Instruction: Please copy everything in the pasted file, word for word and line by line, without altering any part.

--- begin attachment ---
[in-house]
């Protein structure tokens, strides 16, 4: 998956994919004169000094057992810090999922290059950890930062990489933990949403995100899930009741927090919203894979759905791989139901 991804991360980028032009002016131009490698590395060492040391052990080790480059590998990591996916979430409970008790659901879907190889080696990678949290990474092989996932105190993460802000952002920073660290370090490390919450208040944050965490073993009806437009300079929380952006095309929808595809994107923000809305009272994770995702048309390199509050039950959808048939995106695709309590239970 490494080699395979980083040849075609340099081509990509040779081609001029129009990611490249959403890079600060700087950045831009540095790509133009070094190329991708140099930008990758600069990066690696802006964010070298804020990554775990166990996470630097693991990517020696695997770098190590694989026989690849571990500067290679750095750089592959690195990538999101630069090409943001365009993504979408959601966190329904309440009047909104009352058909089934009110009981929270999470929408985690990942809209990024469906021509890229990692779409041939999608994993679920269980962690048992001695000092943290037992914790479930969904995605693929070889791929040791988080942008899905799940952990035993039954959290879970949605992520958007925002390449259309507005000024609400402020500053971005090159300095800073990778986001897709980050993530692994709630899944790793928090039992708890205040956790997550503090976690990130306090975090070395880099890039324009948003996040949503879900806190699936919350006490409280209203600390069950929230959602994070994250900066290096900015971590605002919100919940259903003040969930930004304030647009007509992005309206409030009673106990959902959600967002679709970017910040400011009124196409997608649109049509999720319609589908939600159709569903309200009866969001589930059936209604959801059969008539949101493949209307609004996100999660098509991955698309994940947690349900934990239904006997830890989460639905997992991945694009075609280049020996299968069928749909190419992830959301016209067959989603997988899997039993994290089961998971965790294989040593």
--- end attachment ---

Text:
[in-house]
């Protein structure tokens, strides 16, 4: 998956994919004169000094057992810090999922290059950890930062990489933990949403995100899930009741927090919203894979759905791989139901 991804991360980028032009002016131009490698590395060492040391052990080790480059590998990591996916979430409970008790659901879907190889080696990678949290990474092989996932105190993460802000952002920073660290370090490390919450208040944050965490073993009806437009300079929380952006095309929808595809994107923000809305009272994770995702048309390199509050039950959808048939995106695709309590239970 490494080699395979980083040849075609340099081509990509040779081609001029129009990611490249959403890079600060700087950045831009540095790509133009070094190329991708140099930008990758600069990066690696802006964010070298804020990554775990166990996470630097693991990517020696695997770098190590694989026989690849571990500067290679750095750089592959690195990538999101630069090409943001365009993504979408959601966190329904309440009047909104009352058909089934009110009981929270999470929408985690990942809209990024469906021509890229990692779409041939999608994993679920269980962690048992001695000092943290037992914790479930969904995605693929070889791929040791988080942008899905799940952990035993039954959290879970949605992520958007925002390449259309507005000024609400402020500053971005090159300095800073990778986001897709980050993530692994709630899944790793928090039992708890205040956790997550503090976690990130306090975090070395880099890039324009948003996040949503879900806190699936919350006490409280209203600390069950929230959602994070994250900066290096900015971590605002919100919940259903003040969930930004304030647009007509992005309206409030009673106990959902959600967002679709970017910040400011009124196409997608649109049509999720319609589908939600159709569903309200009866969001589930059936209604959801059969008539949101493949209307609004996100999660098509991955698309994940947690349900934990239904006997830890989460639905997992991945694009075609280049020996299968069928749909190419992830959301016209067959989603997988899997039993994290089961998971965790294989040593």